Landmark Bridge Opens To Traffic Honouring Echuca-Moama’s Proud Indigenous Heritage

11 April 2022

The Echuca-Moama Bridge Project opened to traffic this morning, months ahead of schedule. The new Murray and Campaspe River bridges have been named in recognition of the region’s rich and proud Indigenous heritage.

After more than 140 years with a single Murray River crossing, drivers and pedestrians will now enjoy safer and easier trips between the border towns via a new river crossing connecting the Murray Valley Highway in Echuca, Victoria, with the Cobb Highway in Moama, NSW.

The new Murray River crossing will be known as Dhungala Bridge and the new Campaspe River crossing will be called Yakoa Bridge – with Dhungala and Yakoa the respective names in Yorta Yorta language for the Murray and Campaspe rivers.

Yorta Yorta Nation Aboriginal Corporation, Moama Local Aboriginal Land Council and Cummeragunja Local Aboriginal Land Council collaborated to name the Dhungala Bridge with Yorta Yorta Nation endorsing the name for the new Campaspe River crossing.

Deputy Prime Minister and Minister for Infrastructure, Transport and Regional Development Barnaby Joyce said the completion of the project was another example of the Coalition Government delivering for regional Australia.

“The Coalition Government is delivering the infrastructure that will make our nation as strong as possible as quickly as possible,” the Deputy Prime Minister said.

“We put the money on the table for the new Echuca-Moama Bridge, and now we’ve delivered the biggest transport infrastructure project this region has ever seen.

“This will completely transform the movement of freight through this region, slashing costs for transport operators and moving goods and commodities to where they need to be, sooner.

“Projects like this will drive our economy into the future by supporting the industries that produce and sell the products that make our nation wealthier and stronger.”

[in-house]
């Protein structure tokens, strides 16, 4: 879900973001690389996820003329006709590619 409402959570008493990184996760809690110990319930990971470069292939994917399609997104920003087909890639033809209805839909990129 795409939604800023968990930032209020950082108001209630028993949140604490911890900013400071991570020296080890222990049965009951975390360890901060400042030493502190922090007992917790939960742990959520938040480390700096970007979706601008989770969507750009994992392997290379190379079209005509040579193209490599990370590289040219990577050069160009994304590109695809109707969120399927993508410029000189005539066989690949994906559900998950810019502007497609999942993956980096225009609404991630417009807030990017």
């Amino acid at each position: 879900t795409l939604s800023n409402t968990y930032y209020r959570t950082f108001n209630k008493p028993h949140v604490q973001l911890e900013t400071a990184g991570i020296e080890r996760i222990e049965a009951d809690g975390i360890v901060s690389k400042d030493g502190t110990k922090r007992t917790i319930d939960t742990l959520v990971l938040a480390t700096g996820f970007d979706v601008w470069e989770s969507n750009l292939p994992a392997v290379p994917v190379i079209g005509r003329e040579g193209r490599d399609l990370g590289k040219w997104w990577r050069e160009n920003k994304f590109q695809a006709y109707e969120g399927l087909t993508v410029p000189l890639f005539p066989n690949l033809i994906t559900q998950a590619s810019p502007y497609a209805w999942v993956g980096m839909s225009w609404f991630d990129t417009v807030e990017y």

Victorian Minister for Transport Infrastructure, Jacinta Allan said the Echuca-Moama Bridge Project would transform travel between the border towns.

“You only had to see the excitement of the packed crowd who walked across the new river crossing at yesterday’s special community event to understand this is a landmark project that’s going to dramatically improve everyday travel in this iconic region,” Minister Allan said.

“It’s expected 10,000 vehicles will use the new river crossing every day, reducing traffic on the existing Murray River bridge by about 40 per cent – a reduction that will considerably ease peak hour congestion for people travelling between Echuca and Moama.

“With the combined population of Echuca-Moama expected to grow by around 20 per cent by 2031, this second river crossing will cater for the immense growth across both towns, keeping them moving for decades to come.”

NSW Minister for Regional Transport and Roads Sam Farraway, said the new river crossing would take traffic out of the town centres of Echuca and Moama, giving local roads back to locals.

“The Project will reduce traffic by around 42 per cent in High Street through the historic Port area of Echuca, and by about 35 per cent in Meninya Street, Moama,” Minister Farraway said.

“It will also allow for easier and safer movement of large agricultural machinery and freight out of the town centres by supporting heavy and oversize vehicles that are restricted from using the existing Murray River bridge.

“This is an outstanding result for local drivers who will now enjoy safer and more reliable trips on their local streets.

“New Cobb Highway intersections with traffic lights at Perricoota Road and Meninya Street at Moama will also provide improved safety and efficiency for visitors, commuters and freight connecting to the new Murray River crossing.”

The history of the Murray and Campaspe rivers is intrinsically linked to the Aboriginal communities, so we’re delighted the two new bridges will be known by traditional Yorta Yorta names.

The story behind the new Murray River bridge’s name is told in the stunning Dreamtime-themed artwork, Dhungala Dreaming, created by Yorta Yorta elder Aunty Judy Atkinson, which was recently unveiled in Victoria Park, Echuca.

These are great examples of the spirit of collaboration that has existed between the Project and the Traditional Owners as we’ve worked hand in hand to ensure Echuca-Moama’s rich cultural heritage is respected and preserved.

Cyclists and pedestrians are also among the Project’s chief beneficiaries, with 4.9 kilometres of new safe and scenic shared user paths now open for their enjoyment alongside the new river crossing.

More than 400 direct jobs and up to 1,100 indirect jobs were created during the Project, with many local businesses and suppliers employed to provide ongoing services.

The Echuca- Moama Bridge has been delivered by Major Road Projects Victoria and construction partner McConnell Dowell with crews clocking more than 640,000 construction hours on Stage 3 of the Project alone.

The Echuca-Moama Bridge Project is jointly funded by the Australian, Victorian and NSW governments.

Reviewed 11 April 2022

Was this page helpful?